One of the biggest hurdles today for young people to enter formation to the priesthood and religious life involves student loans. As all are aware, it is easy for a student to amass thousands of dollars in loans as the cost of higher education continues to increase exponentially. When I went to college 22 years ago, my private university was considered expensive, and it cost about $25,000. Today, it costs almost $60,000!
Religious communities for the most part require that a candidate pay his or her loans completely before entering formation. Since someone in religious life takes a voy of poverty, he or she will not have a future source of income, and religious communities will not assume the personal debt of novices. It may take years for a candidate to pay off student loans, and at times, it is so demoralizing that he or she simply gives up in the possibility of religious life.
I know a case where a generous benefactor paid off the debt of a young man wishing to enter the Benedictines. I know a young man who worked tirelessly as a bar tender in New York City for three years until he paid off his loans, and entered religious life.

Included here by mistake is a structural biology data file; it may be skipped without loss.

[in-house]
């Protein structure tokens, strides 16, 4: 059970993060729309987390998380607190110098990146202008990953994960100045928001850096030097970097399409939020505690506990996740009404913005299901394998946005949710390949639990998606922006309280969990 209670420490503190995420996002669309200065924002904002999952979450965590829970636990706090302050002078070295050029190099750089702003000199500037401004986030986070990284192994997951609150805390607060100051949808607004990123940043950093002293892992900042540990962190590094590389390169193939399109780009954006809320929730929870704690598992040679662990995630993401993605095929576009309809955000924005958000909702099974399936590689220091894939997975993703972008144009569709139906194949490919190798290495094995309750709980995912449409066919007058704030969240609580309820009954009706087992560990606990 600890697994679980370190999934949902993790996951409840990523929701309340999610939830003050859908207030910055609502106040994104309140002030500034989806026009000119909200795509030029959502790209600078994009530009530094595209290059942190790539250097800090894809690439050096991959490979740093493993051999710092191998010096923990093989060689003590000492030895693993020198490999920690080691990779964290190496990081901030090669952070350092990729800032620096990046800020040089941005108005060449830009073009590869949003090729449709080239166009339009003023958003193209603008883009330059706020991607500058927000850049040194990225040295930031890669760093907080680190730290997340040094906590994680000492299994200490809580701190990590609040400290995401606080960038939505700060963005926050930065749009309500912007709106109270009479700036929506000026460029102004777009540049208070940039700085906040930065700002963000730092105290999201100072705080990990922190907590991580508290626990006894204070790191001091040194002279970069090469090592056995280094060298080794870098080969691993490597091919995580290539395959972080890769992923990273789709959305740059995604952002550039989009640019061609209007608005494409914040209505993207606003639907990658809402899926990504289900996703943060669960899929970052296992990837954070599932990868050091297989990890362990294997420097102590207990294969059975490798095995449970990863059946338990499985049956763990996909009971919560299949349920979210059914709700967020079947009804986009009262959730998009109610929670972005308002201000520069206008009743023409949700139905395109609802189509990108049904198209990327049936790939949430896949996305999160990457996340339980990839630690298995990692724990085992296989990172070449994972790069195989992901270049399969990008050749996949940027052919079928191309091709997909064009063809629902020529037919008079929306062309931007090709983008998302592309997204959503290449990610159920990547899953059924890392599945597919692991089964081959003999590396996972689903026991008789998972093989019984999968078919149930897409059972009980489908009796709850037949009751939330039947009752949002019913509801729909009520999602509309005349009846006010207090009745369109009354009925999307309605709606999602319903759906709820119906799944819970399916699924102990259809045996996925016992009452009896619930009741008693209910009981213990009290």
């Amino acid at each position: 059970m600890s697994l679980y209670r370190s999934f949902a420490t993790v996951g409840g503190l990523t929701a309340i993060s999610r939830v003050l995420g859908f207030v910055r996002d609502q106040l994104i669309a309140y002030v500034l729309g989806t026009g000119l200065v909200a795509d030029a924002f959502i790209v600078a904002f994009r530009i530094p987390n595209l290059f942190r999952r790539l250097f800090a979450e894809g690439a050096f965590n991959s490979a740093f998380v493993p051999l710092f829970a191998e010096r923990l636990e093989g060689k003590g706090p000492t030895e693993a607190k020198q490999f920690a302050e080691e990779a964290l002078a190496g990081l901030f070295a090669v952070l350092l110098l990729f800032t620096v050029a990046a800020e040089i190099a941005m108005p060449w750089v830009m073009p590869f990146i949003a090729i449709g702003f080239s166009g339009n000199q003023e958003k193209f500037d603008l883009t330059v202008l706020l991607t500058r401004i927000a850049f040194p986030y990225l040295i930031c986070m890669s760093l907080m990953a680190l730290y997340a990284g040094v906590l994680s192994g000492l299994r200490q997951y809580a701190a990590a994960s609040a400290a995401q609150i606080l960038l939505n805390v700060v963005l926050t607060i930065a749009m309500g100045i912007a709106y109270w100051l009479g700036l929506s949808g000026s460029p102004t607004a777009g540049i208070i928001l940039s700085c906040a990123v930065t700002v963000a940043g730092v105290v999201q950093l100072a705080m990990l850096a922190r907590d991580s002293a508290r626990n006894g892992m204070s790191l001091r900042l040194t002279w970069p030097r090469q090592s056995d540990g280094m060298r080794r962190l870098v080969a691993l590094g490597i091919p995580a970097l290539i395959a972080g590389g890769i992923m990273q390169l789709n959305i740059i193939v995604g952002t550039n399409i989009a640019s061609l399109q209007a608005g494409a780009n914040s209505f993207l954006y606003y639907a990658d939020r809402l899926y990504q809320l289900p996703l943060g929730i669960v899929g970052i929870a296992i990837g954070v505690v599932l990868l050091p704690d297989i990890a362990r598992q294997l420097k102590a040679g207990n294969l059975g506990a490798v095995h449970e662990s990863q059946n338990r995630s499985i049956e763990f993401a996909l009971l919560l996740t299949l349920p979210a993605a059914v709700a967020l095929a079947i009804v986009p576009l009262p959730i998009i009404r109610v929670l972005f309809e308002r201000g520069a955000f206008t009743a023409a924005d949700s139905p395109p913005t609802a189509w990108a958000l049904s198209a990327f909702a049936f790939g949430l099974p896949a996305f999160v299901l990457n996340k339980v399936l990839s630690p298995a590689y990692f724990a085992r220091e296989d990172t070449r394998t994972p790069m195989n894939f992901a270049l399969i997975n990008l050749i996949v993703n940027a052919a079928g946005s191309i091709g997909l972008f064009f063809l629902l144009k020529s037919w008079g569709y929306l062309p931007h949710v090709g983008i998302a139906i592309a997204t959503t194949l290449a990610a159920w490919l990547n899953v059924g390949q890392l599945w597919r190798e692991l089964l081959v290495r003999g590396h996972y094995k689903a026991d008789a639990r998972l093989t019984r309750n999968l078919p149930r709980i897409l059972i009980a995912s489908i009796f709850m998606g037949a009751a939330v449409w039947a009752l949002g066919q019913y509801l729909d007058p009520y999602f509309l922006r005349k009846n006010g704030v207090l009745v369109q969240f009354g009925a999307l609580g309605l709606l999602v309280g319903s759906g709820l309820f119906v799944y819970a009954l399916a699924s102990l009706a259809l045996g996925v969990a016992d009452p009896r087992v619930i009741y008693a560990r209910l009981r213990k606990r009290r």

Formation for diocesan priests is a bit different since diocesan priests will have a source of income after ordination. That being said, the total amount of the loan cannot be too high. There is no magic number when it comes to the maximum loan amount tolerated, so each diocese must decide what is appropriate. Some dioceses pay off student loans after ordination, but I estimate that most do not do that.
Organizations have emerged that help young men and women to pay off student debt so they can enter seminary and religious life. The best well-known is the Labouré Society. It has developed a model where each year a cohort of future religious is created and they all raise money for the total amount of debt held by the cohort. I know two women who participated in the Labouré Society’s program and are now in a religious community. This is a a great organization to support if you wish to support future vocations to religious life.
As a Vocation Director for eight years, and now Director of Seminarians, I am grateful that men and women considering the priesthood and religious life will find relief from student loans. It will allow them to get a step closer to responding to God’s call.
There has been much debate and talk about the recent loan forgiveness. I wish everyone could rejoice and be glad that some in our society are receiving assistance. Can’t we be happy for the good fortune of others?
I remain grateful for the men and women who will find it a bit easier to enter seminary and religious life.